Elizabeth Warren’s recipe for change
Senator advocates progressive policies
While the American economy is booming, the wages and purchasing power of all but the wealthiest Americans are shrinking, jobs are being shipped overseas and college graduates are being hounded by crushing debt.
But, according to U.S. Senator Elizabeth Warren, there is a way out.
“If the government has been taken over by the rich and powerful, then the rest of us can take it back,” she said.
In a speech at Roxbury Community College last week, Warren repeated themes she has been sounding since she hit the campaign trail in 2011 in her successful bid to unseat then-Senator Scott Brown. Now, after more than four years in the Senate, Warren is tying together her life story, her analysis of what’s wrong with the economy and her prescription for fixing it into a speech, versions of which she has delivered at the Democratic National Convention and in other Massachusetts cities and towns.
Drawing on her own life story growing up with a disabled father and working mother who supported her family on a minimum wage salary, Warren described how corporations and the wealthy conspired to lower their tax rates and maximize their profits at the expense of middle- and working-class Americans.
“The minimum wage job saved our house,” she said. “It saved our family. For a lot of folks today, that story doesn’t end well. For a lot of people from the African American and Latino communities, the system never did work.”
Warren showed data outlining how working families’ economic prospects have dimmed over the last 50 years. Personal debt has increased 15-fold, despite the fact that families now spend less on food, clothing and appliances. The culprit? The skyrocketing costs of college, child care, housing and health care.
“You can’t cut back on child care or health insurance,” Warren said. “You either take on a lot more credit card debt or you go belly up on your mortgage.”
Ultimately, Warren said, the country’s priorities have shifted.
“We went from being a country that strengthened its middle class to one that bet on its wealthiest people and hoped that it would trickle down to the rest of us.”
Warren demonstrated how the bank regulation and anti-trust laws instituted after the 1929 stock market crash prevented major crashes from happening until the 2008 crash, which created massive job losses, foreclosures and other negative outcomes for low-income people. Warren blames the 2008 crash on deregulation of the financial institutions that she says caused the crash.
“They loaded up on risk and put us all in danger,” she said. “We all know how that turned out.”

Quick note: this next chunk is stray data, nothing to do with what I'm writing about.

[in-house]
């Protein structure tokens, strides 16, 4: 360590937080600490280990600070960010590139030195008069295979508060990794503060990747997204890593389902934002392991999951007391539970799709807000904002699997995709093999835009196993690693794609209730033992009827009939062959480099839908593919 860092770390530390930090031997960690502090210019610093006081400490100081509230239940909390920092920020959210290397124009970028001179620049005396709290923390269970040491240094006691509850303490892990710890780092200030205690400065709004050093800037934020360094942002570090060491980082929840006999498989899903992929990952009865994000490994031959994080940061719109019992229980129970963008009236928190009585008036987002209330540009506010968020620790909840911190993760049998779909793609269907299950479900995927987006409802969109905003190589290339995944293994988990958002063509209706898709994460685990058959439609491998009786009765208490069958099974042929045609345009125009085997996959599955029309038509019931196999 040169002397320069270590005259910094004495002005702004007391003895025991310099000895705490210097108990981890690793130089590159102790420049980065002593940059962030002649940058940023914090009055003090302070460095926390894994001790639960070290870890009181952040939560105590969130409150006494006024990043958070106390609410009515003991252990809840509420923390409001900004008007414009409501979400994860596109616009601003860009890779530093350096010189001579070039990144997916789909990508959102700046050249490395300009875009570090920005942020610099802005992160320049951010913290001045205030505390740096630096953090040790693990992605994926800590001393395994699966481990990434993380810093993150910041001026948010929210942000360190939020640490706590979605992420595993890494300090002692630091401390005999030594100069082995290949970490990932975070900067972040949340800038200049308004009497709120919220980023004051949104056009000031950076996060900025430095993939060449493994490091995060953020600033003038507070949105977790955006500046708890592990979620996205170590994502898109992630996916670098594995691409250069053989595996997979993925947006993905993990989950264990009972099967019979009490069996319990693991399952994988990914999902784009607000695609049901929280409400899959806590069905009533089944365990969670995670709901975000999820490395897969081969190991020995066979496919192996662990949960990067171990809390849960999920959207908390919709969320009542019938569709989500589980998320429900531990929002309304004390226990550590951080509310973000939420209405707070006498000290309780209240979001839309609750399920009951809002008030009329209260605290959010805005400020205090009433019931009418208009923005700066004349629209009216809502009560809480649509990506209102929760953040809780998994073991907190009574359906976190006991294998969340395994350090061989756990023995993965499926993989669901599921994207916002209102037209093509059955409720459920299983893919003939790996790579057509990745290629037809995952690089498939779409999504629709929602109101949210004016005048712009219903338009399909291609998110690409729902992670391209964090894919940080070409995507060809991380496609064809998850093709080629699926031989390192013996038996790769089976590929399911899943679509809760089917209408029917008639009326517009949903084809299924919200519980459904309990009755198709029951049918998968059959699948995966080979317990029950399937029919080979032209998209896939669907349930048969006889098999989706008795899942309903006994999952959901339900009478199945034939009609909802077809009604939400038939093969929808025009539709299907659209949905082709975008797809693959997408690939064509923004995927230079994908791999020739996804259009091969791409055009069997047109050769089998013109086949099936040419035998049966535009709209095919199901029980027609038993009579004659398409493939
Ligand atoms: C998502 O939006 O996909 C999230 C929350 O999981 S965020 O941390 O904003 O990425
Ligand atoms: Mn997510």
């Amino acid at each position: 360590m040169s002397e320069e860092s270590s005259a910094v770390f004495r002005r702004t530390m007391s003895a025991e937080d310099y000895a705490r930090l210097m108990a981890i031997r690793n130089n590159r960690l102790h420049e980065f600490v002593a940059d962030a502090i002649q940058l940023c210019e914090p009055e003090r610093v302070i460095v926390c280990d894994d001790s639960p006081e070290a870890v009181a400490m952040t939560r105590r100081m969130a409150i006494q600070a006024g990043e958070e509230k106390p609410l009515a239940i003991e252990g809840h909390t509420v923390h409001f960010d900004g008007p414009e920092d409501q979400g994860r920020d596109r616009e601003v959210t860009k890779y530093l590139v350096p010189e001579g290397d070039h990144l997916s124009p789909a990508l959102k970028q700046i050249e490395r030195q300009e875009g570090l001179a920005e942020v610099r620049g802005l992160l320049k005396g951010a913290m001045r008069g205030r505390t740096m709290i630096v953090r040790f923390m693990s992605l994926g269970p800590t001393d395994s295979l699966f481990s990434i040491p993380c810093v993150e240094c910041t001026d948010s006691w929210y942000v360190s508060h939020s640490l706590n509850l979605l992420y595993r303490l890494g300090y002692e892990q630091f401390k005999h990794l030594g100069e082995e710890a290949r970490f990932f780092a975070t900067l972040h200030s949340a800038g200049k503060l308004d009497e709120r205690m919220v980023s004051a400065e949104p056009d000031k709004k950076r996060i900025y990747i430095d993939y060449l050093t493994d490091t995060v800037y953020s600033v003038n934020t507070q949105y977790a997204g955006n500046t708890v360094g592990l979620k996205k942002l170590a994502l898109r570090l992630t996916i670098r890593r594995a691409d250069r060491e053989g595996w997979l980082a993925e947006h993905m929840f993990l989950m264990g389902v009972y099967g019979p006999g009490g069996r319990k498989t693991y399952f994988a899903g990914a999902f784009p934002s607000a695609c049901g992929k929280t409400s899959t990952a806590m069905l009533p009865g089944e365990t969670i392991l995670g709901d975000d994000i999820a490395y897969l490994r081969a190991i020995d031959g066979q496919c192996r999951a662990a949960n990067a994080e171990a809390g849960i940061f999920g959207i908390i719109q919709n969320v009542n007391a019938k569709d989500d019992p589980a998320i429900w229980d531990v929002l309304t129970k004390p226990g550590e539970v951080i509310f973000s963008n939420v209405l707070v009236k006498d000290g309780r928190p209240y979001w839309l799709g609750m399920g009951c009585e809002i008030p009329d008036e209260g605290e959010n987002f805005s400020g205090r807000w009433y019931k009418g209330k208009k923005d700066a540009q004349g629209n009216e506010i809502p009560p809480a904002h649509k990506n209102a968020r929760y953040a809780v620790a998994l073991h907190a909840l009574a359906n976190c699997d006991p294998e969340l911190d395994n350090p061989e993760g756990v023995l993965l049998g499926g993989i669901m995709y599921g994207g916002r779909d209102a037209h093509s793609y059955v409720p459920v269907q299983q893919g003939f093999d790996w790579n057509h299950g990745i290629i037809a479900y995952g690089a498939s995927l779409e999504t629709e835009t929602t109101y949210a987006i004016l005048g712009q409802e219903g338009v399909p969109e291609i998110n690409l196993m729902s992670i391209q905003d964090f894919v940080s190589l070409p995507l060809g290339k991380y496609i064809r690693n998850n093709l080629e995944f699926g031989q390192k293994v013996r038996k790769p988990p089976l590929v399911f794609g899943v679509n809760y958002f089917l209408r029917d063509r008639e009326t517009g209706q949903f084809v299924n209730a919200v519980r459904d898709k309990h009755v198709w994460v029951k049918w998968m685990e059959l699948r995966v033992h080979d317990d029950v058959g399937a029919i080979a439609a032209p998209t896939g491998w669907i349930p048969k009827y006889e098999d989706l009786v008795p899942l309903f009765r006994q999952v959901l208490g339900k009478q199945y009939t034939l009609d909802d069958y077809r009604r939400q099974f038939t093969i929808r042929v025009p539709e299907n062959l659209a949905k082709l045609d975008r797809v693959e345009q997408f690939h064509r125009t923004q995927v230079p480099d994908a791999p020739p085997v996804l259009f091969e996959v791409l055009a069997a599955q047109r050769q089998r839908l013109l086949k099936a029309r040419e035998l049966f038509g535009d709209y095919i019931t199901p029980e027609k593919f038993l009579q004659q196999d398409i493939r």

Warren’s prescription for fixing the U.S. political system and the economy includes increased regulation of corporations, banks and financial institutions, more investment in education and investments in clean energy.
As an example, Warren said closing a tax loophole that allows businesses to write off executive bonuses could save the federal government $55 billion in revenue.
“With that, everyone on Social Security could get the same percentage pay raise that top executives got last year,” she said.
That sum could also allow everyone with college loans in the U.S. to refinance at a lower rate, she added.
Warren said her ideas are not simply progressive.
“These are American values,” she said. “It’s Congress that’s out of step because they have sold themselves to special interests. Lobbyists and P.R. firms have convinced Americans that the situation we are in is inevitable and there’s nothing we can do about it.”
Warren told the audience that change is possible, so long as people are willing to work for it.
“You can’t win what you don’t fight for, and you can’t make progress if you don’t aim high,” she said.
She urged the audience to ask prospective candidates to take stands on four key issues: overturning the Citizen’s United law that removes campaign contribution and reporting limits for large corporations; increased taxes on the top 10 percent of earners for infrastructure and education; increased regulation of banks and financial institutions; and strengthening rights for all Americans — including their right to join unions.
Warren has given a version of last week’s speech in Worcester, Lowell, New Bedford, Somerville and Pittsfield. An aide to the senator said Warren has not decided whether she’ll give the speech in other states. In a statement sent to the Banner, Warren said her aim is to spark conversation about how to rebuild the middle class.
“This presentation grows out of work that I’ve been doing for more than 20 years on the challenges facing America’s working families,” she said in the statement. “It’s a chance to have a deeper conversation with people here in Roxbury and across Massachusetts about what’s gone wrong with our middle class and what we can do to rebuild it. Ultimately, I’m hopeful because the things that are broken are things that we can fix — we just have to decide to get out there and do it.”